The challenge for African multinational states

It is ironic that the so-called modern and independent African states suffer intolerable levels of internal violence and injustice compared to the pre-colonial traditional nations. The modern African state boundaries were determined by Western economic and political interests and these never recognised African people’s interests. Continue reading

It’s Syria’s internal politics and not chemical weapons that need sorting!

The British Prime Minister David Cameron thinks that the Syrian situation is a holocaust in waiting and unfortunate as it is, he maybe right. Already over 100,000 people have died in the conflict yet the super powers’ priorities remain limited to their ideological interests; the US protecting Israel and Russia securing the longevity of Assad’s regime. Obama’s ‘Red line’ simply safeguards a long-held principle against the use of chemical weapons and does little for the protection of Syrian civilians; the indiscriminate use of conventional weapons falls outside the red line.

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Understanding Africa’s underdevelopment

This blog, like the previous article, examines the impact of the relationship between Africa and the West in the underdevelopment of the former. It is incomprehensible that Africa a continent endowed with natural resources will be home to some of the poorest communities in the globe. If there is anything holding down Africans at the moment it is not empty pockets but poverty of minds. It is argued here that for Africa to develop, structural inequalities in the relationship between Africa and the West need to be addressed. Development must not be a phenomenon happening to Africans but a process over which African citizens have legitimate control. Western sponsored social, economic and political ideals are not the silver bullet that will drive Africans’ development. Continue reading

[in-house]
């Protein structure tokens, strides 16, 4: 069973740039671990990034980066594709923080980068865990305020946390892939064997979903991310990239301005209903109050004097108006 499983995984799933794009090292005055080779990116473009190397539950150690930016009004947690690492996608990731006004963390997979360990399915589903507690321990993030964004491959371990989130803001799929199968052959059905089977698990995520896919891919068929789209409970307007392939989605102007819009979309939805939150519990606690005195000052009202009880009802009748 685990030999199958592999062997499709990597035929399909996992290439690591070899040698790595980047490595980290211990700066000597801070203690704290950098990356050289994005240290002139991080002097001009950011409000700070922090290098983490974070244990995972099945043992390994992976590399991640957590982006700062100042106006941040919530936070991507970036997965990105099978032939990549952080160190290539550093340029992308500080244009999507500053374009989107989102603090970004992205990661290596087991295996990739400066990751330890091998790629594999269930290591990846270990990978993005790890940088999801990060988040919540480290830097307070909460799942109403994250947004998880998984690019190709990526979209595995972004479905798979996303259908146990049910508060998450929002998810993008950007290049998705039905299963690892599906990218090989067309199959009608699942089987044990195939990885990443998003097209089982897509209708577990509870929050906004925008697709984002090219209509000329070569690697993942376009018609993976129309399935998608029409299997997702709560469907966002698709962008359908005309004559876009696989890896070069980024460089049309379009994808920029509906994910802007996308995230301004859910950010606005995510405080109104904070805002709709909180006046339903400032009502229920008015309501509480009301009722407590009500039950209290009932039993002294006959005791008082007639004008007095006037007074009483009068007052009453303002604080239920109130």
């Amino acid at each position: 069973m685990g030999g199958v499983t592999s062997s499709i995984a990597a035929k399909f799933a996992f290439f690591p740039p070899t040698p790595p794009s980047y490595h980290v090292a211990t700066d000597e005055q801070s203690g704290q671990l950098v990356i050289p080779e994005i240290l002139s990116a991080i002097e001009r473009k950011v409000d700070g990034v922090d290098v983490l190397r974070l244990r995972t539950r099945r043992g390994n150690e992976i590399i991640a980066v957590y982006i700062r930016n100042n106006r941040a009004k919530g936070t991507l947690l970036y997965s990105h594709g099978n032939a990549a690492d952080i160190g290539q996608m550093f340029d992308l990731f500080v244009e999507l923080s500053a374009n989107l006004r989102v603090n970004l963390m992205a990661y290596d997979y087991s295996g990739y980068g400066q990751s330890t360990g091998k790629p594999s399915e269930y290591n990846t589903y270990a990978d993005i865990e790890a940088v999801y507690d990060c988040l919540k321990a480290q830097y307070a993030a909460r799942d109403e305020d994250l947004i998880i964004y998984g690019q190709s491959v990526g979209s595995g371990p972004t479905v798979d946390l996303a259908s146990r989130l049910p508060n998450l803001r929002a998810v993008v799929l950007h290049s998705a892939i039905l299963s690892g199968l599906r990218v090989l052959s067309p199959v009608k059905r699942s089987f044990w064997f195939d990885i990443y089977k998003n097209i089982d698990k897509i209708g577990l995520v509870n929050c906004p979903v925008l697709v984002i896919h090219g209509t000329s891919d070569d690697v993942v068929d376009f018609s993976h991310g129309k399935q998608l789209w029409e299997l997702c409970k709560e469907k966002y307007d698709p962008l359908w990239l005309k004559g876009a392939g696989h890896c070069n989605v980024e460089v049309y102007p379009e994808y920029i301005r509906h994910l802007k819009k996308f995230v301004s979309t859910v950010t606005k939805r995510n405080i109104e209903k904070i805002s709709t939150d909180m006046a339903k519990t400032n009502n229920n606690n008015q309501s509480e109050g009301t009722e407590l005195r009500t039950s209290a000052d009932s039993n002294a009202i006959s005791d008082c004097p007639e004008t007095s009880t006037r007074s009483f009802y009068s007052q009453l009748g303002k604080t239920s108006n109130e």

The sad demise of Colonel Gaddafi

Seeing Gaddafi’s last moments on TV I felt sad to see a human being in that state. I imagined how he was feeling at that moment. But then I thought: how did his victims feel in his 42 years of brutality? I wondered if he ever, in those last moments, reflected back on his own actions. I hope he did and in a way felt what thousands of victims of his brutal reign felt. For Gaddafi, I felt little remorse; for humanity I was in sorrow: Gaddafi may have died the way he lived but humanity sank low on that day. Continue reading